Coaineadh Na dTri Múire - Lament of the Three Marys

3 Marys
The three Marys discover the empty tomb

This song is about keening the death of Christ. Keening was a practice common in Ireland where women would come to the wake and loudly lament the loss of a loved one. There were sometimes professional keeners who did their keening for a fee.

This picture above is of Mary Magdalene, Mary of Cleophas, and Mary the mother of Jesus. It is an uncommon scene in depictions of the Gospel. Readers will nonetheless be familiar with the episode from the varying versions in Matthew 28, Mark 16, and Luke 24. In the poem below, it is Mary the mother of Jesus who is speaking. The inclusion of Mary, the mother of Jesus seems to me to be a medieval conjecture. There are three octaines and one quatraine to this song.
Throughout Ireland these sacred songs were felt to function both as prayers and as direct substitutes for the caoineadh (‘keening’, women’s funeral lament) which was suppressed by the Church.

Traidisiúnta
1. A Pheadair, a Aspail, a bhfaca tú mo Ghrá geal?
Ochón agus ochón ó!
Do chonaic mé ar ball é i lár a namhad
Ochón agus ochón ó!

Gabhaigí ‘leith, a dhá Mhuire, go gcaoine sibh mo Ghrá liom
Ochón agus ochón ó!
Céard tá le caoineadh ‘gainn muna gcaoinimid a chnámha
Ochón agus ochón ó!

Traditional
1. O Peter, apostle, have you seen my love so bright?
"Alas and woe to me"
I saw him in the midst of his enemies tonight.
"Alas and woe to me"

Come to me you two Marys (Mary Magdalene & Mary of Cleophas,) and mourne with me.
Alas and woe to me!
What have we to mourne without his bones?
Alas and woe to me!

2. Cé hé an fear breá sin ar Chrann na Páise?
Ochón agus ochón ó!
An é nach n-aithnír do Mhac, a Mháthair?
Ochón agus ochón ó!

An é sin an Maicín a d’iompair mé trí ráithe?
Ochón agus ochón ó!
Nó ‘n é sin an Maicín a rugadh sa stábla?
Ochón agus ochón ó!

2. Who is that fine man upon the passion tree?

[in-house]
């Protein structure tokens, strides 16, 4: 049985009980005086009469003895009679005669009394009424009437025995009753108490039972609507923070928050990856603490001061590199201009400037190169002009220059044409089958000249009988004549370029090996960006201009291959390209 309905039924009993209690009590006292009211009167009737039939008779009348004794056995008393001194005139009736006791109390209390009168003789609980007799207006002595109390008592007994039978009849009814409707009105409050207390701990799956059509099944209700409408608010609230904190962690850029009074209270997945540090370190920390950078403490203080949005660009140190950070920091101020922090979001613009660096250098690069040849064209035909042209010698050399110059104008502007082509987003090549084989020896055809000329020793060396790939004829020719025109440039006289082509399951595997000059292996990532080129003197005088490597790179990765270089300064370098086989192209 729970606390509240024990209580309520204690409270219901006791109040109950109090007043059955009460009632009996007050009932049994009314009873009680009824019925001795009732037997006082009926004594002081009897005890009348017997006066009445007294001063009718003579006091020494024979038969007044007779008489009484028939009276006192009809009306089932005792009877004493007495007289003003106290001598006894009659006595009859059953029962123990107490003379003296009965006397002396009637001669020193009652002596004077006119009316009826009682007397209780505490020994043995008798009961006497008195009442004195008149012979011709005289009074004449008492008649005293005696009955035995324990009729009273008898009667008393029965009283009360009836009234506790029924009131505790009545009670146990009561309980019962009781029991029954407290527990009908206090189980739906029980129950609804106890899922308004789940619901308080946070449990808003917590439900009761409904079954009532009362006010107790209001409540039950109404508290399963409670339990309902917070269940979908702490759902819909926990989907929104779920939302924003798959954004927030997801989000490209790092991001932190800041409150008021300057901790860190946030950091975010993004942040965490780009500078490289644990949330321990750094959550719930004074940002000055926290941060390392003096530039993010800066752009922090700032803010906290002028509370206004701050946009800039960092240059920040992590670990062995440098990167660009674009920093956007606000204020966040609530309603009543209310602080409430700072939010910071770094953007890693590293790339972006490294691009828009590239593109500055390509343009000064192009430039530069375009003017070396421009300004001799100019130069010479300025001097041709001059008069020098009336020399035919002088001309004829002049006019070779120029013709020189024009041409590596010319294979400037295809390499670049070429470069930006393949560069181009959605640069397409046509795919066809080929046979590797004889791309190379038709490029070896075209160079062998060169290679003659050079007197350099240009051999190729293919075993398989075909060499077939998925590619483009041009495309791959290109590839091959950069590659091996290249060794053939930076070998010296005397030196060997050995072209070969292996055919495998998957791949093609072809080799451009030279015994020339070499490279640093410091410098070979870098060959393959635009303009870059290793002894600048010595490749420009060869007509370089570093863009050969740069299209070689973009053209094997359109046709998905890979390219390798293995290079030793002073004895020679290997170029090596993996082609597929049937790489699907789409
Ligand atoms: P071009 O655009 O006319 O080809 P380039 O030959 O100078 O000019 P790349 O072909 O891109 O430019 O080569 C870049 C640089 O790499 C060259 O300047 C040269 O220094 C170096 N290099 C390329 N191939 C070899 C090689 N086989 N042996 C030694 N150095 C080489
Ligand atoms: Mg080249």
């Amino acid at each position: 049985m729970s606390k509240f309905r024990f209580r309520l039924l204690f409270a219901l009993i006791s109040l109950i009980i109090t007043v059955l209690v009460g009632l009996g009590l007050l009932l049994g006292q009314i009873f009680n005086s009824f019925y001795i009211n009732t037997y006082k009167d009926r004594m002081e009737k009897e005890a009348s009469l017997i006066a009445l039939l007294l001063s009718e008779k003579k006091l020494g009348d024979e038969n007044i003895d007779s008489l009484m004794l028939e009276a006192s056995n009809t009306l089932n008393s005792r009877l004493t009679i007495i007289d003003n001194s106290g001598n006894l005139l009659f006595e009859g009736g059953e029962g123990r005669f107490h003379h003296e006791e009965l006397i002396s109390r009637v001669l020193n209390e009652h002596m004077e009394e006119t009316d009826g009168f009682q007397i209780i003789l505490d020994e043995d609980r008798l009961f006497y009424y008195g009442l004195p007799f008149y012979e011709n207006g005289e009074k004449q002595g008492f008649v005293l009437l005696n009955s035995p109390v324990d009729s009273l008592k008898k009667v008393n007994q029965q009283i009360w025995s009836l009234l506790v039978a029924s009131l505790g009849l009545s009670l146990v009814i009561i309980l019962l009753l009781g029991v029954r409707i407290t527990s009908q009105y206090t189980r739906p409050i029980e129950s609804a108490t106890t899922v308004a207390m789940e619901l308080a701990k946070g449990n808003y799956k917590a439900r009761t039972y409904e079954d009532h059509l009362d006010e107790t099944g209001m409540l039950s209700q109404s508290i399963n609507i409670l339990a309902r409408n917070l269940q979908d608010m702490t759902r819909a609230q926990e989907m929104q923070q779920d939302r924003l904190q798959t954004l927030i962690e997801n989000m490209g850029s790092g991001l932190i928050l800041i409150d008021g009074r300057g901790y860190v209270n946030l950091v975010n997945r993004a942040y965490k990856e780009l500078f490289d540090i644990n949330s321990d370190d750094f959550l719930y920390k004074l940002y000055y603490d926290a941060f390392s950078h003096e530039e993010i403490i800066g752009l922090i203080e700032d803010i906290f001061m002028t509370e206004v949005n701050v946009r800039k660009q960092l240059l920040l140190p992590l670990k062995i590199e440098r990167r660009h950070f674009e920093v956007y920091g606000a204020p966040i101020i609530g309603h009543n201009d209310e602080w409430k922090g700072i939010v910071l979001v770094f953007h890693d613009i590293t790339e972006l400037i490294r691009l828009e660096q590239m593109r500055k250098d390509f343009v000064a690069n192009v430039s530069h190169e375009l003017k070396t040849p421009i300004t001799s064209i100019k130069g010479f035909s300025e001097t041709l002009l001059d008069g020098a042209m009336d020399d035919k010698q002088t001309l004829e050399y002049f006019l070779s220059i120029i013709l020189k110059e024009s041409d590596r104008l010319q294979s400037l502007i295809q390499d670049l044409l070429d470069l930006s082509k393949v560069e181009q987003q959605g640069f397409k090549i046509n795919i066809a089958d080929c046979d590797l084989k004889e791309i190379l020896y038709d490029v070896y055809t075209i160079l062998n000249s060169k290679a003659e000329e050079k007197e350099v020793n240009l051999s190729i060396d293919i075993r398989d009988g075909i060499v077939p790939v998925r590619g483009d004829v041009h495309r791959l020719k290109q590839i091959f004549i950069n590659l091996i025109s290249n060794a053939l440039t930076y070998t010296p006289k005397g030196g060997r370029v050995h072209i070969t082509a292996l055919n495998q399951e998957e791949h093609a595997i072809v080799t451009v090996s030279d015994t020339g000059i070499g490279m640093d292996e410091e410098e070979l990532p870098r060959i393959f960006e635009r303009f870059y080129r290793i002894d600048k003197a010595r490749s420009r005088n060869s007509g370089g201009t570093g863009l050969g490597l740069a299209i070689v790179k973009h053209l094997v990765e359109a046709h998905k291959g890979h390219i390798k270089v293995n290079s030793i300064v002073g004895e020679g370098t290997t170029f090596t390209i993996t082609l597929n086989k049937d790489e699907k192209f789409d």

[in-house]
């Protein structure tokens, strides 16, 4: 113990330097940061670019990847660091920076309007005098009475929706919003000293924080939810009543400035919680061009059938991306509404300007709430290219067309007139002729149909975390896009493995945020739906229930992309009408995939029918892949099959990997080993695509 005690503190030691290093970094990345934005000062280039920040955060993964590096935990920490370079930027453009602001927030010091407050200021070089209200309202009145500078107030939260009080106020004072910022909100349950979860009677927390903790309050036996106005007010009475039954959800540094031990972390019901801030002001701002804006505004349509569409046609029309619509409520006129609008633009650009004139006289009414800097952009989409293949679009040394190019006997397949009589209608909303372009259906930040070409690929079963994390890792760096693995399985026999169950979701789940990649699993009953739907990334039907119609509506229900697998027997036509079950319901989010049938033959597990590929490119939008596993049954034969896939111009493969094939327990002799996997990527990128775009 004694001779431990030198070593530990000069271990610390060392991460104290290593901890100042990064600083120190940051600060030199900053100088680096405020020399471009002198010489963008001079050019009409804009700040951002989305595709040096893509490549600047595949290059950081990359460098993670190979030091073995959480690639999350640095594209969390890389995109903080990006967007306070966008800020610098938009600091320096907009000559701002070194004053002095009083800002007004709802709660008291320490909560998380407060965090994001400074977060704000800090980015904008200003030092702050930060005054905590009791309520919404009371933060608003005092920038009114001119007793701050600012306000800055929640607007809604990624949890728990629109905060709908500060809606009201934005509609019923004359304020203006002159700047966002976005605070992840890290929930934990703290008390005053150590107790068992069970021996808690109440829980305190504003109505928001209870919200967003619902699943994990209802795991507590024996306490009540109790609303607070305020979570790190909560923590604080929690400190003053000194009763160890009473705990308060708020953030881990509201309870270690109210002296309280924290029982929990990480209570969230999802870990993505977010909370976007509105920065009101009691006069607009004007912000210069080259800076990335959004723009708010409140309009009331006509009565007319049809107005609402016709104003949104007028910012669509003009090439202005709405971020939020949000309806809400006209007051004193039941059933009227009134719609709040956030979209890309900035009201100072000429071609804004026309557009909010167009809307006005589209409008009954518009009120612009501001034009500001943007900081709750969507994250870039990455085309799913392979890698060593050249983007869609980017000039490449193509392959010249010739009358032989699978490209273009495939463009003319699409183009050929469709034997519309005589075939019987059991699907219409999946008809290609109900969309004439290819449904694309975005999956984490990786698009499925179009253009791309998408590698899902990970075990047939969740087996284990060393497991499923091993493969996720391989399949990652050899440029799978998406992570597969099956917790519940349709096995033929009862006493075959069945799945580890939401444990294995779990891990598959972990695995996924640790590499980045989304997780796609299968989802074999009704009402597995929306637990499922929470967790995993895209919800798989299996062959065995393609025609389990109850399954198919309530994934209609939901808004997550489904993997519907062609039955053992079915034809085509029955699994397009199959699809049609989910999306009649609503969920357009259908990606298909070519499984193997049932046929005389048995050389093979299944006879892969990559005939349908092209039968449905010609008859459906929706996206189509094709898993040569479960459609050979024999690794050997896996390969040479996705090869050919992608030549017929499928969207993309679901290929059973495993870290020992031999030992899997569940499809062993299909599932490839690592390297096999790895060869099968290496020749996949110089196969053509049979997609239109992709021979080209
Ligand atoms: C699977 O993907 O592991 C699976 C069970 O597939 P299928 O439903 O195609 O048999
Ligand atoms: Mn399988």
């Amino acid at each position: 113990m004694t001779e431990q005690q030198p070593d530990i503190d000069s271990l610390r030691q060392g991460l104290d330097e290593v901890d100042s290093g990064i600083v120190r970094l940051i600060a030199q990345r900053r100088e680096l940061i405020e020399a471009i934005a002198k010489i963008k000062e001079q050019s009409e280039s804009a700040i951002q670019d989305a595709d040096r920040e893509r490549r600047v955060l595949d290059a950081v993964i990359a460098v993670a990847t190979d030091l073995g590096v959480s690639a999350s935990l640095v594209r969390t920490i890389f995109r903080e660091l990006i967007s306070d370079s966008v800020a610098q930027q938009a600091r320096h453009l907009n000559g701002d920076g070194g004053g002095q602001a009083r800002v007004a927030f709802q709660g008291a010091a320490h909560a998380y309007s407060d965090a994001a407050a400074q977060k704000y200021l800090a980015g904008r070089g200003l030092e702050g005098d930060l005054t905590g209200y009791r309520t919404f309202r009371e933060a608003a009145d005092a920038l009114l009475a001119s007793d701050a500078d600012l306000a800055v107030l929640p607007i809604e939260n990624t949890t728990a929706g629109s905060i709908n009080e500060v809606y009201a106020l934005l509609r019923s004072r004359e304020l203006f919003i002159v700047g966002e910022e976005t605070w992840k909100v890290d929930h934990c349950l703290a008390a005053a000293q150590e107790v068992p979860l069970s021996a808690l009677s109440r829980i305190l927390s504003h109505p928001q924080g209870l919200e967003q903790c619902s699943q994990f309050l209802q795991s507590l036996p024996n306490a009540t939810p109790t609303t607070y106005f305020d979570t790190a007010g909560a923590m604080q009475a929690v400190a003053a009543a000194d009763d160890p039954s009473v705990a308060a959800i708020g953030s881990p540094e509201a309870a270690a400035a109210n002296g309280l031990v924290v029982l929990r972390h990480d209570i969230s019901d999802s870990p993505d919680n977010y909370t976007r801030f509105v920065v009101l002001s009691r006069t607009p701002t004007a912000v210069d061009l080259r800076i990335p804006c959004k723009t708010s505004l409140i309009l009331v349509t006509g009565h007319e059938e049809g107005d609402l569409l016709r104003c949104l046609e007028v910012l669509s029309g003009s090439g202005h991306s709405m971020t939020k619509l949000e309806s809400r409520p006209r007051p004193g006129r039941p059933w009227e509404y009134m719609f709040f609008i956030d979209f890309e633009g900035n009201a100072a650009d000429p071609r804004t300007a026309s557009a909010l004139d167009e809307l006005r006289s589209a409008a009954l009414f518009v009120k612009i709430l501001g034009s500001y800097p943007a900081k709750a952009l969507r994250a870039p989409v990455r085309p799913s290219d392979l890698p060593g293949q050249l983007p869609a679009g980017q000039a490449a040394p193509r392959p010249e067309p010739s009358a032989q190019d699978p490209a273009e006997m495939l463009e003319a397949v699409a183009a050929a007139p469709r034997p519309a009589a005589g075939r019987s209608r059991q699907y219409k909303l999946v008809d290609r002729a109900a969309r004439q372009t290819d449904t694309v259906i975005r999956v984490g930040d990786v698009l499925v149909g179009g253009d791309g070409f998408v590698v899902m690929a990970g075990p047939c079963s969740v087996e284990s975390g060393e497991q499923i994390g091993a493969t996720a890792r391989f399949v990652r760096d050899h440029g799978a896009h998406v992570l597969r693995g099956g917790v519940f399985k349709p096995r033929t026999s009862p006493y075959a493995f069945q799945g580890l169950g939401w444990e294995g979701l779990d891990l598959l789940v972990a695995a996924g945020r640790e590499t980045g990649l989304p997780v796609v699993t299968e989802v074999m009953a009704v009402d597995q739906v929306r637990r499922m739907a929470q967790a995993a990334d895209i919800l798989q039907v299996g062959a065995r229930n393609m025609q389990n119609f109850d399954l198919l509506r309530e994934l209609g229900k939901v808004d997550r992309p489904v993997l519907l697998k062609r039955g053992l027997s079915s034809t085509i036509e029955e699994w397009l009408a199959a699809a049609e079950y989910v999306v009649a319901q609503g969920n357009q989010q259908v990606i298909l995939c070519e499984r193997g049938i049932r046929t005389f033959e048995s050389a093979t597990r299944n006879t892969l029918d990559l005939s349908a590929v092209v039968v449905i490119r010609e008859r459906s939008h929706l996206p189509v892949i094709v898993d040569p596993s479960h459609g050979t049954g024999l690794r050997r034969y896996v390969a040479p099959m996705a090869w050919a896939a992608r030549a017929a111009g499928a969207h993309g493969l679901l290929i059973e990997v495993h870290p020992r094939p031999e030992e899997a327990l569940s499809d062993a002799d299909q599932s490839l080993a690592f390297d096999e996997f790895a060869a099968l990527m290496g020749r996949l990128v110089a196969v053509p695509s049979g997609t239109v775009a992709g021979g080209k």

Alas and woe to me!
It is your son, O Mother, don't you recognize me?
Alas and woe to me!

Is that the wee babe I borne nine months in my womb?
Alas and woe to me!
That was born in a stable when no one would give us room?
Alas and woe to me!

3. Nó an é sin an Maicín a hoileadh in ucht
Mháire?
Ochón agus ochón ó!
Éist a Mháthair is ná bí cráite

Ochón agus ochón ó!
‘S an é sin an casúr a bhuail Tríot na tairní
Ochón agus ochón ó!
Nó ‘n í sin an tsleá a chuaigh trí Do lár geal
Ochón agus ochón ó!

3. Is that the wee Son that was nourished at Mary's breast?
Alas and woe to me!
Listen, mother, and do not be sorrowful.
Alas and woe to me!

And is that the hammer that drove the nails through You?
Alas and woe to me!
Or is that the spear that pierced Your pure heart through?
Alas and woe to me!

4. * A Leinbh, is mor e tualach is leig cuid de ar do Mhathair.
Ochone is ochone o!"
"Iompruiodh gach einne a chrosa, a Mhaithrin."
"Ochone is ochone o!"

4. * My Son, big is your burden, let your mother help you carry it.
Alas and woe to me!
Little mother, we each must carry our own cross.
Alas and woe to me!

* The fourth verse here added to the original three is taken from another poem, Coaineadh na Maighdine
Courtesy of Vivian & Jack. IrishPage.com 2005.
Illustration by Schnorr von Carolsfeld
Text: Taisce Duan, 1992 ISBN 1 85371 118 7 pg. 224
The music to this song, if any, ae nowhere to be found.
So a replacement has been made here that suits the air
Replay background music Sea Maiden